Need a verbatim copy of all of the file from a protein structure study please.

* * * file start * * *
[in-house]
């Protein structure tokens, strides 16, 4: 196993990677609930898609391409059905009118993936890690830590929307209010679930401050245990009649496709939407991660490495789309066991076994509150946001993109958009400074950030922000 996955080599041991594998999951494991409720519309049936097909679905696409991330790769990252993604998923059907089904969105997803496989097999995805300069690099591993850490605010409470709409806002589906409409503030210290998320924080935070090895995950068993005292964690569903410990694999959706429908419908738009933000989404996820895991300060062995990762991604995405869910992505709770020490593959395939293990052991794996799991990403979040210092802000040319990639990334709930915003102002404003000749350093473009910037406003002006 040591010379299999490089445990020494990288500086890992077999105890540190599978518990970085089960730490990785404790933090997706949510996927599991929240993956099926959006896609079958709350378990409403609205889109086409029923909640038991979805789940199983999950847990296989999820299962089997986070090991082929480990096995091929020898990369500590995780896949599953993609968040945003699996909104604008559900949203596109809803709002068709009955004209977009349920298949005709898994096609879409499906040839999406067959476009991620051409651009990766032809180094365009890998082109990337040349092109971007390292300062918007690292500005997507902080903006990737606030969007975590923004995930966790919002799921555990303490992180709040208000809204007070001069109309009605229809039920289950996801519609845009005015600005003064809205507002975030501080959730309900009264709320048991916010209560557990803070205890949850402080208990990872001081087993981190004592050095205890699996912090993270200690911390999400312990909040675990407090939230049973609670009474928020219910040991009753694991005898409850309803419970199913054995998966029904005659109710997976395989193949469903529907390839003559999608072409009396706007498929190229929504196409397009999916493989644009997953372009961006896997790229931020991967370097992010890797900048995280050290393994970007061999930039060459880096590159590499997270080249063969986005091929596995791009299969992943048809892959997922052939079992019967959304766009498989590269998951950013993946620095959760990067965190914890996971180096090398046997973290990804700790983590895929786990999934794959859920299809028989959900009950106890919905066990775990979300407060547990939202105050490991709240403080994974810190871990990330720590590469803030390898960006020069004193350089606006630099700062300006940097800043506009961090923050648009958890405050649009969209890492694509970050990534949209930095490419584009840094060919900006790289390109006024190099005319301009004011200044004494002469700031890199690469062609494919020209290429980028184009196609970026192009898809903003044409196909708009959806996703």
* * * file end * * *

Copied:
[in-house]
């Protein structure tokens, strides 16, 4: 196993990677609930898609391409059905009118993936890690830590929307209010679930401050245990009649496709939407991660490495789309066991076994509150946001993109958009400074950030922000 996955080599041991594998999951494991409720519309049936097909679905696409991330790769990252993604998923059907089904969105997803496989097999995805300069690099591993850490605010409470709409806002589906409409503030210290998320924080935070090895995950068993005292964690569903410990694999959706429908419908738009933000989404996820895991300060062995990762991604995405869910992505709770020490593959395939293990052991794996799991990403979040210092802000040319990639990334709930915003102002404003000749350093473009910037406003002006 040591010379299999490089445990020494990288500086890992077999105890540190599978518990970085089960730490990785404790933090997706949510996927599991929240993956099926959006896609079958709350378990409403609205889109086409029923909640038991979805789940199983999950847990296989999820299962089997986070090991082929480990096995091929020898990369500590995780896949599953993609968040945003699996909104604008559900949203596109809803709002068709009955004209977009349920298949005709898994096609879409499906040839999406067959476009991620051409651009990766032809180094365009890998082109990337040349092109971007390292300062918007690292500005997507902080903006990737606030969007975590923004995930966790919002799921555990303490992180709040208000809204007070001069109309009605229809039920289950996801519609845009005015600005003064809205507002975030501080959730309900009264709320048991916010209560557990803070205890949850402080208990990872001081087993981190004592050095205890699996912090993270200690911390999400312990909040675990407090939230049973609670009474928020219910040991009753694991005898409850309803419970199913054995998966029904005659109710997976395989193949469903529907390839003559999608072409009396706007498929190229929504196409397009999916493989644009997953372009961006896997790229931020991967370097992010890797900048995280050290393994970007061999930039060459880096590159590499997270080249063969986005091929596995791009299969992943048809892959997922052939079992019967959304766009498989590269998951950013993946620095959760990067965190914890996971180096090398046997973290990804700790983590895929786990999934794959859920299809028989959900009950106890919905066990775990979300407060547990939202105050490991709240403080994974810190871990990330720590590469803030390898960006020069004193350089606006630099700062300006940097800043506009961090923050648009958890405050649009969209890492694509970050990534949209930095490419584009840094060919900006790289390109006024190099005319301009004011200044004494002469700031890199690469062609494919020209290429980028184009196609970026192009898809903003044409196909708009959806996703």